Big Week for Guidance - Let's be optimistic; about 20% of the S&P has reported earnings already, and more than 75% of these big ballers have beaten expectations by about 9% on average.
This beat rate is way above the historical 66% rate we've seen in the S&P since the mid-90s.
In the words of the Orange Man, this is a yuge week for earnings reporting, economic data, and the associated guidance and analysis that is married to it.
After Friday's meltdown, it makes you wonder if the market will play nice given that a lot of earnings calls are going to issue a lot of updated guidance this week.
This earnings season is interesting because it's the first time companies have issued or updated guidance in a Hawkish Fed's tightening cycle in a handful of years.
In S&P terms, you have a new generation of C-suite daddy rabbits who haven't whispered sweet nothings to investors on the bat phone during one of these calls yet in their careers.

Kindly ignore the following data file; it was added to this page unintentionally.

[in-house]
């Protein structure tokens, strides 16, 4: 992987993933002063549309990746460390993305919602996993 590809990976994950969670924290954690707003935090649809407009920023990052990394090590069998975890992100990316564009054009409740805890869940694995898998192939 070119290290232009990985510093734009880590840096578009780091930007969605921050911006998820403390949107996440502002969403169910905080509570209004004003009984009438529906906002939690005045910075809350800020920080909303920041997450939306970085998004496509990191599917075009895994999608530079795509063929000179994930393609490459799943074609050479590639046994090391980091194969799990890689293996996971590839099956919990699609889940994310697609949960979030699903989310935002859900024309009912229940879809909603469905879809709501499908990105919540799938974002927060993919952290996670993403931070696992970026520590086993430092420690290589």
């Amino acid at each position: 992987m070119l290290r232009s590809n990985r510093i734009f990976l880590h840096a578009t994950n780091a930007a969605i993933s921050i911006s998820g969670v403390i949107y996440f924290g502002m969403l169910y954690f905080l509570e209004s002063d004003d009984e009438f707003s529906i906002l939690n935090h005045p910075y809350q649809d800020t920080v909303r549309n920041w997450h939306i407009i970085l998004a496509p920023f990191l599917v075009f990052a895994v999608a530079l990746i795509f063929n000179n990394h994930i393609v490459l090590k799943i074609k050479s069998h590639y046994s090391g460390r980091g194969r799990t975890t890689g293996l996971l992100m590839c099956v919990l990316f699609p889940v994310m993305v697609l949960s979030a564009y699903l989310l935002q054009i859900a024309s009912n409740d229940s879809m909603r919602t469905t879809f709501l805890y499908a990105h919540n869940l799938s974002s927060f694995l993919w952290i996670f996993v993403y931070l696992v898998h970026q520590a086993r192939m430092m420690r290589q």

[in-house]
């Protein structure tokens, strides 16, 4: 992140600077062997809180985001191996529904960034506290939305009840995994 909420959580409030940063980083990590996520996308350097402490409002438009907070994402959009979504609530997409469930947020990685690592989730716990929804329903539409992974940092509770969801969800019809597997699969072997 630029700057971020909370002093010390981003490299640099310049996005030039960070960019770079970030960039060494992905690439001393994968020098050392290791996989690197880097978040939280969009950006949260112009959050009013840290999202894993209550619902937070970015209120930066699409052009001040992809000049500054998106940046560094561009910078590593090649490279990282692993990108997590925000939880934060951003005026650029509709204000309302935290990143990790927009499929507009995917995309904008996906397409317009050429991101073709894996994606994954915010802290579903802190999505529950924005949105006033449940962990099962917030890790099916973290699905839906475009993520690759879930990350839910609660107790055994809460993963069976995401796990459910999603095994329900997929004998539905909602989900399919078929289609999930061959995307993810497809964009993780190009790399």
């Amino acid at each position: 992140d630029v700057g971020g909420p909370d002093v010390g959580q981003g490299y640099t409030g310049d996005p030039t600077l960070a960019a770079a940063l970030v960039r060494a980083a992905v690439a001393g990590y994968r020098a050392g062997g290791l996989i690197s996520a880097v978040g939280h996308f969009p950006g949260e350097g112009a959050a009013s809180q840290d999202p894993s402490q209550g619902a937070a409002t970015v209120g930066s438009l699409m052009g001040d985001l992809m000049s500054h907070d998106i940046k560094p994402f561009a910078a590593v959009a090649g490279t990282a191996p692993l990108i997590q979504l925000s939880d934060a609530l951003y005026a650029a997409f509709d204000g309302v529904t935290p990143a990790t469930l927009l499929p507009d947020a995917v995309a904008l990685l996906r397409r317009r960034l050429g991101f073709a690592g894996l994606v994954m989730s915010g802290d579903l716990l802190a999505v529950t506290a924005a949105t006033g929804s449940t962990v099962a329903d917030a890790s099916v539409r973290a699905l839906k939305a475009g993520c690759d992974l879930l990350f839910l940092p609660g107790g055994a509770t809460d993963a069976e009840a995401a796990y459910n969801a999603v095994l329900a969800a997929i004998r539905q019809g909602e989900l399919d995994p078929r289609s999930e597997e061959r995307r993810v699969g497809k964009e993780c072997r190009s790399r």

There's a lot of really paradoxical and even moronic advice that you'll hear from the pundits and talking heads when it comes to picking stocks for this week and the next six months.
Find companies with good balance sheets, strong free cash flow, good revenue, good earnings, and great visibility in the market, they'll say, and that it can keep you safe in a down market. You don't say? No $hit, Sherlock.
If it was that easy to find a basket of these bellwether stocks, even the dumbest of us primates would be able to weather a market downturn.
It's not that easy. You can focus on the micro – a single industry, a small basket of companies, an individual stock, or one set of financial statements. However, if you're not considering the big picture, you can still end up in the gutter with the rest of us degens.
This year is going to be an absolute f*cking b*tch when it comes to the macro environment. If you like metaphors and plays on words, now is your time to shine when it comes to boa constrictors standing on your chest due to rising inflation and an adversarial Federal Reserve.
If you fail to acknowledge the effects of interest rates, consumer sentiment, a potential r-word, and rising prices for basically everyone, you've missed the metaphorical boat.